According to the Academy’s announcement, the Video Games Awards will “recognize outstanding full score soundtrack albums, consisting primarily of original scores, created specifically for, or to complement, a recent video game or other interactive media released within the qualification period.”
“It’s like Coltrane”: Jon Batiste sees jazz and genius in video game soundtracks
Grammy winners are already gamers. Jon Batiste, the jazz musician and “The Late Show” bandleader, told the Post in 2019 that the scores and soundtracks in video games first inspired him to become a musician. In April, Batiste took home five Grammys, including one for Album of the Year. He told the Post his favorite game is Square Enix’s Final Fantasy VII, which features a four-hour score with melodic interludes and culminating, operatic tracks for the boss fights.
“Music in games is very important to me,” Batiste said in 2019. “It taught me a lot about music and life and everything in between.”
Then there’s Michelle Zauner, the frontwoman of Japanese Breakfast and author of the best-selling memoir Crying in H Mart, who composed the soundtrack for Sable, an open-world indie adventure released last September. When the game was first released, Zauner told Slate Magazine that the game’s ending theme, “Better the Mask,” was her favorite song she’d ever written.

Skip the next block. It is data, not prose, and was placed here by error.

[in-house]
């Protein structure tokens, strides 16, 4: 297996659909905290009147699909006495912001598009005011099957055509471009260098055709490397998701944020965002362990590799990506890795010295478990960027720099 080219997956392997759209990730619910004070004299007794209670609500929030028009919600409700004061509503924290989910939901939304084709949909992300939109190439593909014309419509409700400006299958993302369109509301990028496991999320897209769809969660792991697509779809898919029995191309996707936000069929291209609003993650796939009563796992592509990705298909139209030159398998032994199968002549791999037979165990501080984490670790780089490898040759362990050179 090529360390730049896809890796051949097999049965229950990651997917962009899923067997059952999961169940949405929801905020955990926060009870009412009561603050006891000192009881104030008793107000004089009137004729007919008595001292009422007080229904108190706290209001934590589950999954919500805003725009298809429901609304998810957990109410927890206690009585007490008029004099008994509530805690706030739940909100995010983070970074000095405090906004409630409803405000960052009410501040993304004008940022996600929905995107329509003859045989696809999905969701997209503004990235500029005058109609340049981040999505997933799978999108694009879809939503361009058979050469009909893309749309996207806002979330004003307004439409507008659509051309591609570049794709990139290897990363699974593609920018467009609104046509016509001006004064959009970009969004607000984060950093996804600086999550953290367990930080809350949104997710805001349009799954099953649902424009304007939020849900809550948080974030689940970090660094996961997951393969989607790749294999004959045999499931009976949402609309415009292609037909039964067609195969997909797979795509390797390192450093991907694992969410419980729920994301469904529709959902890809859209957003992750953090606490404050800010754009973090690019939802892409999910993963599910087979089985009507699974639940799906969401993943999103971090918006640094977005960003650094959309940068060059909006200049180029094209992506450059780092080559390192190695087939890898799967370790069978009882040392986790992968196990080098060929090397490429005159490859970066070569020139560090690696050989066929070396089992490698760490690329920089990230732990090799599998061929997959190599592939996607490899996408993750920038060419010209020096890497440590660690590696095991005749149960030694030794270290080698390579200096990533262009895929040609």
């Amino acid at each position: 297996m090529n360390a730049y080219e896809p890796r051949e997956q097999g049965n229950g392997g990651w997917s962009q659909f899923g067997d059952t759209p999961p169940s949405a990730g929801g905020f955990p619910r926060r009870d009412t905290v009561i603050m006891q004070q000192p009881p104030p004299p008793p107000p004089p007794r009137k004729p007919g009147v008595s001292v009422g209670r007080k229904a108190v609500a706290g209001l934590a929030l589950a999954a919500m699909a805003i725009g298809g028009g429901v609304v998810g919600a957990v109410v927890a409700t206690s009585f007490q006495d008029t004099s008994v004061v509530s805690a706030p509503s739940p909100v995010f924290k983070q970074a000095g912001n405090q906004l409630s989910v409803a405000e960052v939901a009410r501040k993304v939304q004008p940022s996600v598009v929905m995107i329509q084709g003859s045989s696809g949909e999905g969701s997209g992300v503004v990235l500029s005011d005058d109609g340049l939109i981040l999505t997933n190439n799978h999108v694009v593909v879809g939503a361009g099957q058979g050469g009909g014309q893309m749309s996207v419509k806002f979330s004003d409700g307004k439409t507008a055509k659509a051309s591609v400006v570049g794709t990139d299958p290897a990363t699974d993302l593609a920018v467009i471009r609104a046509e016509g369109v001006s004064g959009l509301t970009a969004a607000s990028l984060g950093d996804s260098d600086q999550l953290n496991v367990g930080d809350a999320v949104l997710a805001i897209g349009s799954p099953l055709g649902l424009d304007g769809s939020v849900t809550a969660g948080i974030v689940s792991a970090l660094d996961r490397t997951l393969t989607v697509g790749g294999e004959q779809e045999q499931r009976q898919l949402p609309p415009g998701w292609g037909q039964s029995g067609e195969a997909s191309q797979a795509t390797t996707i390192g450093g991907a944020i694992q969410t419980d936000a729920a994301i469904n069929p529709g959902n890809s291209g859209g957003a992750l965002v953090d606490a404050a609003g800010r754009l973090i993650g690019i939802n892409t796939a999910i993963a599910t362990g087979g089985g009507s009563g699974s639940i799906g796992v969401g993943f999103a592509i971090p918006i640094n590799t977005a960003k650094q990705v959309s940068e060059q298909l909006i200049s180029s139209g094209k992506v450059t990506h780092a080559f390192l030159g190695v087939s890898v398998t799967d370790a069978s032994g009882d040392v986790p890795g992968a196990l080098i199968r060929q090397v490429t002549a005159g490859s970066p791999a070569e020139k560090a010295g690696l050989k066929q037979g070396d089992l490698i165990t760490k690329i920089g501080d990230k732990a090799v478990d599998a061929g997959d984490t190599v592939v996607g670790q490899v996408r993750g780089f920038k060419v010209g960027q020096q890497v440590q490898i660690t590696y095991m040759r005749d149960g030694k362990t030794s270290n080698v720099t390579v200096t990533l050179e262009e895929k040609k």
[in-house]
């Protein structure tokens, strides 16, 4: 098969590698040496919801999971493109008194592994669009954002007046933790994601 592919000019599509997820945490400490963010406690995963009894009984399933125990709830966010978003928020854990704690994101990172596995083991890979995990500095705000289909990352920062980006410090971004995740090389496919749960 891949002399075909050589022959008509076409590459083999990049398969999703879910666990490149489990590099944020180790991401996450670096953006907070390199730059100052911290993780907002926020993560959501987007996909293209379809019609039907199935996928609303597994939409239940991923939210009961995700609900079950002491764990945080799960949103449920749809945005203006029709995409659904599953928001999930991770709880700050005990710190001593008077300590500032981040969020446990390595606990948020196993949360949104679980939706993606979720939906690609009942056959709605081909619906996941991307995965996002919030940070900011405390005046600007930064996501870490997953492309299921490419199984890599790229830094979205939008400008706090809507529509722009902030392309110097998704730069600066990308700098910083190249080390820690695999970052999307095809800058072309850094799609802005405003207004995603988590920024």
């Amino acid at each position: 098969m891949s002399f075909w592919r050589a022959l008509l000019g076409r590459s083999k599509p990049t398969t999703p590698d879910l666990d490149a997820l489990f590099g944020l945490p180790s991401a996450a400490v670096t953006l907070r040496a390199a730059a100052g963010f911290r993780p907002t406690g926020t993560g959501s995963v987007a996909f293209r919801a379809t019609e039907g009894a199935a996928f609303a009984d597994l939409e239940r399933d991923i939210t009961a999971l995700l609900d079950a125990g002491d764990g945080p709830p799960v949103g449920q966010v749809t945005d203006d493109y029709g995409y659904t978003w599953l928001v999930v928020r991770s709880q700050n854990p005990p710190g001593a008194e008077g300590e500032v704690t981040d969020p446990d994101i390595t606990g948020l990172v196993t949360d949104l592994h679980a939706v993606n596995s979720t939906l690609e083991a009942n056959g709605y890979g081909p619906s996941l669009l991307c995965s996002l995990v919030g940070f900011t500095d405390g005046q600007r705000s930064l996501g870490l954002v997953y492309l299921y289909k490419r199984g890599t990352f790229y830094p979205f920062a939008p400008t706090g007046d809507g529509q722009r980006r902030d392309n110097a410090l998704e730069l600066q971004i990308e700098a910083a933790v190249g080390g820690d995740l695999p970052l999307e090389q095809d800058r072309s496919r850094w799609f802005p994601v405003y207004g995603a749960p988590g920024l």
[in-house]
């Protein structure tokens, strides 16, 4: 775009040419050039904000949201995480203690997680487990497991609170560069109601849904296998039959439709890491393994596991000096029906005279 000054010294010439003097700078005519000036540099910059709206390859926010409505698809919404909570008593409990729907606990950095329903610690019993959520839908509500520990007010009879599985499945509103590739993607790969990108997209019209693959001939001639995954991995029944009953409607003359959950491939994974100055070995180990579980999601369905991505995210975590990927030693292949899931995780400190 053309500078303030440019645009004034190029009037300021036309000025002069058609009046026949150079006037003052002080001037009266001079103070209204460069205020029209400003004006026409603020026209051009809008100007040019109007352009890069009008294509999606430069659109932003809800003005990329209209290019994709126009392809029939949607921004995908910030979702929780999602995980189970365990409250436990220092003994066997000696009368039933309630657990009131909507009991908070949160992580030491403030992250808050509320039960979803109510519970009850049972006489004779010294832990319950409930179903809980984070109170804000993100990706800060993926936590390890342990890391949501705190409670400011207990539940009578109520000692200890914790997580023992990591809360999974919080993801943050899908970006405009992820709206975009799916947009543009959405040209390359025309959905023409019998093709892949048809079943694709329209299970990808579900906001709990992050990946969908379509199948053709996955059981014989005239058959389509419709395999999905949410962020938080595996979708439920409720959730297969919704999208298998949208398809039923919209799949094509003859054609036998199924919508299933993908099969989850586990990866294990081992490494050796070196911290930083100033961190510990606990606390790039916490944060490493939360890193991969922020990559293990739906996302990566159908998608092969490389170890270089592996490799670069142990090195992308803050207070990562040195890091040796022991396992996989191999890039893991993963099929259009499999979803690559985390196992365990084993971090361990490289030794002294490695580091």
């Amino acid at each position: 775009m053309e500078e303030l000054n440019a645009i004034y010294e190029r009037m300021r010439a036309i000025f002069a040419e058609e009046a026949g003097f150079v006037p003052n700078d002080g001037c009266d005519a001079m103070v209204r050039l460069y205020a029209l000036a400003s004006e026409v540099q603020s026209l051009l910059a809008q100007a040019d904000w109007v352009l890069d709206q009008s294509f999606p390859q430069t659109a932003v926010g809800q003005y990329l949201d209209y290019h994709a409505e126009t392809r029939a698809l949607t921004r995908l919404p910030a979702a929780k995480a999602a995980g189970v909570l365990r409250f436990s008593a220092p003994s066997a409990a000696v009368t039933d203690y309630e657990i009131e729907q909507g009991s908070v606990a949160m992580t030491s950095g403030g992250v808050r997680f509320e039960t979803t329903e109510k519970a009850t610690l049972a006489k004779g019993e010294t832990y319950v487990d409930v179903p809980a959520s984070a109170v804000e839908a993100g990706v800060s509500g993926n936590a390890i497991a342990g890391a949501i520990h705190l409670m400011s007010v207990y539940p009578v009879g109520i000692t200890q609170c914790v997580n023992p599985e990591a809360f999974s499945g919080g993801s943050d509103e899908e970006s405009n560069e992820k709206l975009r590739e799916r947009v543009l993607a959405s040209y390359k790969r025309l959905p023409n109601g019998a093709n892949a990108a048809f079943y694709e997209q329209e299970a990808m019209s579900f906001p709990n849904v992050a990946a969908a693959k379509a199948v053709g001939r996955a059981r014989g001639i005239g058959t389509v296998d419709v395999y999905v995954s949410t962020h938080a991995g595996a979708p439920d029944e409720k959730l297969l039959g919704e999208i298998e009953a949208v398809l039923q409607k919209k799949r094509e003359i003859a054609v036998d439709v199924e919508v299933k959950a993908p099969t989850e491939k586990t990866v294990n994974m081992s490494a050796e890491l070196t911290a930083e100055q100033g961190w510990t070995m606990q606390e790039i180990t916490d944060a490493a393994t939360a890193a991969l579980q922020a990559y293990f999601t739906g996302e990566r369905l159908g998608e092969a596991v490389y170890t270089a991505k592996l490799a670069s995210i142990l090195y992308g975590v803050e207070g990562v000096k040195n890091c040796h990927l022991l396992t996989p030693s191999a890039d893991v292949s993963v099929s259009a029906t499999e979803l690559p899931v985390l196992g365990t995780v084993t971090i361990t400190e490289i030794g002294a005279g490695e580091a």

One could argue that Kirby has already won a Grammy. This year, Charlie Rosen and Jake Silverman of the 8-Bit Big Band won a Grammy for Best Instrumental or A Cappella Arrangement for their rendition of Meta Knight’s Revenge, a track from the 1996 classic Kirby Superstar.
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And video game soundtracks are becoming collectibles in their own right. Online stores like iam8bit sell limited edition vinyl copies of the music for certain games big and small, including Outer Wilds, Untitled Goose Game, and others.
Video games are also being praised at the Oscars. Last year, “Colette,” a short film from the virtual reality game Medal of Honor: Above and Beyond, won the Oscar for Best Documentary. “Colette” tells the story of a 92-year-old French woman who was part of the resistance during World War II. The project was funded by Electronic Arts and Meta, who own Oculus VR, and later published by The Guardian.